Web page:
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ABSTRACT: Although poorly understood, interstitial lung disease has been reported as a possible complication of tumor necrosis factor alpha inhibitors. We report a case of interstitial lung disease in a 64-year-old man with psoriasis 3 weeks after the initiation of infliximab treatment. The patient had received two fortnightly infusions of infliximab following a short course of methotrexate. Thoracic computed tomography showed bilateral ground glass and interstitial infiltrates, while the results of microbiology and immunologic workup were negative. Likewise, bronchoalveolar lavage detected neither typical nor atypical pathogens. Infliximab-induced interstitial lung injury was suspected and corticosteroid therapy was administered which resulted in rapid clinical and radiological improvement. This is one of the few reported cases of interstitial lung disease due to infliximab in the psoriasis population. The patient had no pre-existing lung pathology, while his previous exposure to methotrexate was minimal and was not temporally associated with the induction of interstitial lung disease.Heart & lung: the journal of critical care 08/2013; · 1.04 Impact Factor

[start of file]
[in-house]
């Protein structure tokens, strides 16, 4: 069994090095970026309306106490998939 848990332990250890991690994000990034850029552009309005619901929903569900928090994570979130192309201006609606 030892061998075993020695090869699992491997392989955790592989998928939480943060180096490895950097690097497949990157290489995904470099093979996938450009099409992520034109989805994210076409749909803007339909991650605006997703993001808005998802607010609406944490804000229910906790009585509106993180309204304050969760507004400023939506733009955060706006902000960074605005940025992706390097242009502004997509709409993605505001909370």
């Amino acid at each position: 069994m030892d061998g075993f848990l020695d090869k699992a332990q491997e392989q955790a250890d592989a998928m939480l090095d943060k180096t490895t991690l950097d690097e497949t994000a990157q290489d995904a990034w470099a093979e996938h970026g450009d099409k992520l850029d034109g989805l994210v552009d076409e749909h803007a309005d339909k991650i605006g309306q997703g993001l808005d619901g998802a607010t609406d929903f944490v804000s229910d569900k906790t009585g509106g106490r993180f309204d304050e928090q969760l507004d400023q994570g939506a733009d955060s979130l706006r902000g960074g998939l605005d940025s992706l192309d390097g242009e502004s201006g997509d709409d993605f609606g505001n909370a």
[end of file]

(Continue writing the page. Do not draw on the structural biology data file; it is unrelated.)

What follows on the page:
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ABSTRACT: To review published cases of induced or exacerbated interstitial lung disease (ILD) in rheumatoid arthritis (RA) associated with non-biologic disease-modifying antirheumatic drugs (nbDMARDs) and biologics and to discuss clinical implications in daily practice. We performed a systematic literature review from 1975 to July 2013 using Medline, Embase, Cochrane, and abstracts from the ACR 2010-2012 and EULAR 2010-2013 annual meetings. Case reports and series that suggest a causative role of nbDMARDs (methotrexate [MTX], leflunomide [LEF], gold, azathioprine [AZA], sulfasalazine [SSZ], and hydroxychloroquine [HCQ]) and biologic agents (TNF inhibitors [TNFi], rituximab [RTX], tocilizumab [TCZ], abatacept [ABA], and anakinra) in causing ILD or worsening a pre-existing ILD in RA patients were included. Results from observational and postmarketing studies as well as reviews on this topic were excluded from the qualitative analysis but still considered to discuss the implication of such drugs in generating or worsening ILD in RA patients. Comparisons were made between MTX-induced ILD in RA and the cases reported with other agents, in terms of clinical presentation, radiological features, and therapeutic management and outcomes. The literature search identified 32 articles for MTX, 12 for LEF (resulting in 34 case reports), 3 for gold, 1 for AZA, 4 for SSZ, 27 for TNFi (resulting in 31 case reports), 3 for RTX, 5 for TCZ (resulting in 8 case reports), and 1 for ABA. No case was found for HCQ or anakinra. Common points are noted between LEF- and TNFi-related ILD in RA: ILD is a rare severe adverse event, mostly occurs within the first 20 weeks after initiation of therapy, causes dyspnea mostly in older patients, and can be fatal. Although no definitive causative relationship can be drawn from case reports and observational studies, these data argue for a pulmonary follow-up in RA patients with pre-existing ILD, while receiving biologic therapy or nbDMARDs. As previously described for MTX, growing evidence highlights that LEF, TNFi, RTX, and TCZ may induce pneumonitis or worsen RA-related pre-existing ILD. Nonetheless, identifying a causal relationship between RA therapy and ILD-induced toxicity clearly appears difficult, partly because it is a rare condition.Seminars in arthritis and rheumatism 10/2013; · 4.72 Impact Factor